So with just sixteen days left before the Treasury Department’s October 17 deadline for raising the debt limit, the possibility of separate dispositions of two separate Republican hostage-taking incidents has faded significantly, per this report from Politico‘s Raju, Sherman and Brown:

A harsh reality began setting into Capitol Hill on Tuesday: The U.S. government may not reopen until the two parties reach a deal to raise the national debt ceiling.

Hours after federal agencies shuttered their doors for the first time in nearly two decades, congressional leaders from both parties began to prepare for a protracted budget battle bound to grow more difficult the longer it goes unresolved.

Indeed, if the standoff continues to creep toward the Oct. 17 deadline to raise the $16.7 trillion national debt ceiling, the two issues will become intertwined — and potentially intractable. House Republican leaders and top Senate Democrats privately began discussing this increasingly likely possibility Tuesday, but the two sides have yet to engage in any direct negotiations in the acrimonious budget dispute….

“This is now all together,” Senate Majority Whip Dick Durbin (D-Ill.) said of the debt limit and the continuing resolution to keep the government funded.

Within the next few days, if House Republicans don’t accept a Senate plan to open the government until mid-November, Reid is highly unlikely to accept a budget deal if it does not increase the debt ceiling, Democratic sources said Tuesday. If the House GOP won’t back the Senate’s stopgap plan by later this week, Democrats are prepared to argue that it makes little sense to agree to a short-term spending bill if Congress is forced to resolve another fiscal crisis in just a matter of days.

For the past several weeks, of course, John Boenher has been committed to the demand for major, disabling Obamacare changes as a price for either the CR or a debt limit increase (the identify of the hostage has changed constantly). With the president and Democrats refusing to make concessions on ACA in order to secure a CR, and refusing to negotiate over the debt limit at all, it’s not clear what the the parties would be negotiating about if they were in regular talks. It’s also not clear that Boehner has the Republican votes in the House to pursue a different strategy.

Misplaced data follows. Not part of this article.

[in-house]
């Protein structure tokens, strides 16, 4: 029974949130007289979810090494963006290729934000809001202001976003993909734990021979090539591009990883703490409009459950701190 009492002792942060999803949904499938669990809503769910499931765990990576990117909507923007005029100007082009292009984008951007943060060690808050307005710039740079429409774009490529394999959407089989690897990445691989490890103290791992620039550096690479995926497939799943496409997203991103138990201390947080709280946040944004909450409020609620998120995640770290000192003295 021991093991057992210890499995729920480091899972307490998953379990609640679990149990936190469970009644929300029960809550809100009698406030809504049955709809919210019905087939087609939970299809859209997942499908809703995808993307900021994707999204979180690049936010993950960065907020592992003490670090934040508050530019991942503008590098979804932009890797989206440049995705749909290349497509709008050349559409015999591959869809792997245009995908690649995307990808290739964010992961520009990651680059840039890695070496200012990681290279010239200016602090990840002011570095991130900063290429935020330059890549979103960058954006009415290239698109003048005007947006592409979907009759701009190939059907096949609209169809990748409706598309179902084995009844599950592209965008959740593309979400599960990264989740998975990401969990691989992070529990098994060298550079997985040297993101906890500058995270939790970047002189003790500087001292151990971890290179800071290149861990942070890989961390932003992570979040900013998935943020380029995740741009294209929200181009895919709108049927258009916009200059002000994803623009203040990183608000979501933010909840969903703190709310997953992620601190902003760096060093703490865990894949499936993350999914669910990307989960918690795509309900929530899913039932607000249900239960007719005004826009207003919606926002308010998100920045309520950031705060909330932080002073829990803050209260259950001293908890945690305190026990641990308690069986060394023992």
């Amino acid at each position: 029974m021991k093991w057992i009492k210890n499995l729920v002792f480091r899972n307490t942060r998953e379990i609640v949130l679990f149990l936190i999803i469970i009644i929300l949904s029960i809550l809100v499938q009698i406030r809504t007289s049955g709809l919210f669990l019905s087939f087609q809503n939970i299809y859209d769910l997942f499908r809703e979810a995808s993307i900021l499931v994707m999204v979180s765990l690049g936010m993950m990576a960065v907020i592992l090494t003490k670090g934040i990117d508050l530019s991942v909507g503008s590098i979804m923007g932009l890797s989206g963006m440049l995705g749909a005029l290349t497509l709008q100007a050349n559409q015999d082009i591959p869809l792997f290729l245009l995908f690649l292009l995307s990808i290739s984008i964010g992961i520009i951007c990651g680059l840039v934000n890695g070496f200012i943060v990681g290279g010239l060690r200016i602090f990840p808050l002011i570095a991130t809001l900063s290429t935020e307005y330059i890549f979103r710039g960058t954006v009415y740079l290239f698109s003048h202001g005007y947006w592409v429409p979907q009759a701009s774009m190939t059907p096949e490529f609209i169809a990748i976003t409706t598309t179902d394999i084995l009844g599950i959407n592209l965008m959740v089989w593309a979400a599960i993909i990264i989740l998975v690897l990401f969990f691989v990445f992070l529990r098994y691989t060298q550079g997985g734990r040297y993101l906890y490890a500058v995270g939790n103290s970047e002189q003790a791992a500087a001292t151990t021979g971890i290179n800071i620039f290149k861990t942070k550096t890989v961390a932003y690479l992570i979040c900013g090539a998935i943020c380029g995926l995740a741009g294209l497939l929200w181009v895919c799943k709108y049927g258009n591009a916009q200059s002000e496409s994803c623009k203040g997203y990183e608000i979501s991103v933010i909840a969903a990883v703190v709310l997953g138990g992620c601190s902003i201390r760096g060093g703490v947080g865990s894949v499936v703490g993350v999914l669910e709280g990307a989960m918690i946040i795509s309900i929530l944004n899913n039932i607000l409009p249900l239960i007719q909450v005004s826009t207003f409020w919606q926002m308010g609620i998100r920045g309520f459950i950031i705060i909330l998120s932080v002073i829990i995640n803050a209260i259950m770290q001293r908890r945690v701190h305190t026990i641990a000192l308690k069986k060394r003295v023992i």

So at this point we are looking at a scenario where only a major retreat by one side or the other is going to make any difference. There are some extraordinary remedies the president could take to avoid a debt default (e.g., the one urged on him by Brookings’ Henry Aaron just yesterday). And presumably Wall Street will weigh in with pressure on Boehner and company to the effect that stupid gesturing on Obamacare isn’t worth a major risk to the national and global economies. But I suspect we’ll have to experience a staring match until the Big Blink becomes possible.

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Ed Kilgore

Ed Kilgore is a political columnist for New York and managing editor at the Democratic Strategist website. He was a contributing writer at the Washington Monthly from January 2012 until November 2015, and was the principal contributor to the Political Animal blog.